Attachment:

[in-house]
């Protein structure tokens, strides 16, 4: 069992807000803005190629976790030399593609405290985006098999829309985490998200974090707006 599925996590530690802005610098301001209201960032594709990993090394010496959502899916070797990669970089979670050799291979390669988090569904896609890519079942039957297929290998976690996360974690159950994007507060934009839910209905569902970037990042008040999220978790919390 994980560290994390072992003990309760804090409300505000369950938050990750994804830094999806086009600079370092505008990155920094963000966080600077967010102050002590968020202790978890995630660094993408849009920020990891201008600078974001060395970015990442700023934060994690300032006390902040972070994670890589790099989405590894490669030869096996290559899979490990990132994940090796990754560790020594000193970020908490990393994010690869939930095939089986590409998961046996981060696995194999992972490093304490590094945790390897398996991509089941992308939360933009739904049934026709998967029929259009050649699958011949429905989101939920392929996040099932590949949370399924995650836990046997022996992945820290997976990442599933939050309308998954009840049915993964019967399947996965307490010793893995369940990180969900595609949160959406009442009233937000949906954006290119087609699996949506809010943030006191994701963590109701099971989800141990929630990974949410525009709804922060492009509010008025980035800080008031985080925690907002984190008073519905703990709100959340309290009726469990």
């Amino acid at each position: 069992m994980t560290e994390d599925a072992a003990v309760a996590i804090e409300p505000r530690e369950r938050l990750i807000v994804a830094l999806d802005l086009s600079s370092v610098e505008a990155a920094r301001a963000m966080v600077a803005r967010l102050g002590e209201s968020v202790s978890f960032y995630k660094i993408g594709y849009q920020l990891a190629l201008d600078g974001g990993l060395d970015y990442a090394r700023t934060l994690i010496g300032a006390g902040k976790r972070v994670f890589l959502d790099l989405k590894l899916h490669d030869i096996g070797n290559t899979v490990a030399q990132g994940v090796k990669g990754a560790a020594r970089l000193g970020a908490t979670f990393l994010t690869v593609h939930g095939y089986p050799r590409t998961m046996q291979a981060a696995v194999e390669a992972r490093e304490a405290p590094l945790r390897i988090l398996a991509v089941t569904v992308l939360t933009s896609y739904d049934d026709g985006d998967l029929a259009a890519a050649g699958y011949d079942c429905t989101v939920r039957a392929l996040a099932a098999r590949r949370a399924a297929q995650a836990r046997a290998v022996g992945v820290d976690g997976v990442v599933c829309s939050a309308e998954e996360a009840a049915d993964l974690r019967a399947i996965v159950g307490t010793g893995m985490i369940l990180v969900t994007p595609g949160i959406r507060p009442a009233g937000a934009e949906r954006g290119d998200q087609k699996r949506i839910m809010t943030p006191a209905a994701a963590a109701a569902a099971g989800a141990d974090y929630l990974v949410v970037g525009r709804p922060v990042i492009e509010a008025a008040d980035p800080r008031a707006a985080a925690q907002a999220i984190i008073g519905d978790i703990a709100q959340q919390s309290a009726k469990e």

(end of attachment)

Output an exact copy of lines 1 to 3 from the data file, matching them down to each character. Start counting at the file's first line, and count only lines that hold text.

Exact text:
[in-house]
């Protein structure tokens, strides 16, 4: 069992807000803005190629976790030399593609405290985006098999829309985490998200974090707006 599925996590530690802005610098301001209201960032594709990993090394010496959502899916070797990669970089979670050799291979390669988090569904896609890519079942039957297929290998976690996360974690159950994007507060934009839910209905569902970037990042008040999220978790919390 994980560290994390072992003990309760804090409300505000369950938050990750994804830094999806086009600079370092505008990155920094963000966080600077967010102050002590968020202790978890995630660094993408849009920020990891201008600078974001060395970015990442700023934060994690300032006390902040972070994670890589790099989405590894490669030869096996290559899979490990990132994940090796990754560790020594000193970020908490990393994010690869939930095939089986590409998961046996981060696995194999992972490093304490590094945790390897398996991509089941992308939360933009739904049934026709998967029929259009050649699958011949429905989101939920392929996040099932590949949370399924995650836990046997022996992945820290997976990442599933939050309308998954009840049915993964019967399947996965307490010793893995369940990180969900595609949160959406009442009233937000949906954006290119087609699996949506809010943030006191994701963590109701099971989800141990929630990974949410525009709804922060492009509010008025980035800080008031985080925690907002984190008073519905703990709100959340309290009726469990």
């Amino acid at each position: 069992m994980t560290e994390d599925a072992a003990v309760a996590i804090e409300p505000r530690e369950r938050l990750i807000v994804a830094l999806d802005l086009s600079s370092v610098e505008a990155a920094r301001a963000m966080v600077a803005r967010l102050g002590e209201s968020v202790s978890f960032y995630k660094i993408g594709y849009q920020l990891a190629l201008d600078g974001g990993l060395d970015y990442a090394r700023t934060l994690i010496g300032a006390g902040k976790r972070v994670f890589l959502d790099l989405k590894l899916h490669d030869i096996g070797n290559t899979v490990a030399q990132g994940v090796k990669g990754a560790a020594r970089l000193g970020a908490t979670f990393l994010t690869v593609h939930g095939y089986p050799r590409t998961m046996q291979a981060a696995v194999e390669a992972r490093e304490a405290p590094l945790r390897i988090l398996a991509v089941t569904v992308l939360t933009s896609y739904d049934d026709g985006d998967l029929a259009a890519a050649g699958y011949d079942c429905t989101v939920r039957a392929l996040a099932a098999r590949r949370a399924a297929q995650a836990r046997a290998v022996g992945v820290d976690g997976v990442v599933c829309s939050a309308e998954e996360a009840a049915d993964l974690r019967a399947i996965v159950g307490t010793g893995m985490i369940l990180v969900t994007p595609g949160i959406r507060p009442a009233g937000a934009e949906r954006g290119d998200q087609k699996r949506i839910m809010t943030p006191a209905a994701a963590a109701a569902a099971g989800a141990d974090y929630l990974v949410v970037g525009r709804p922060v990042i492009e509010a008025a008040d980035p800080r008031a707006a985080a925690q907002a999220i984190i008073g519905d978790i703990a709100q959340q919390s309290a009726k469990e």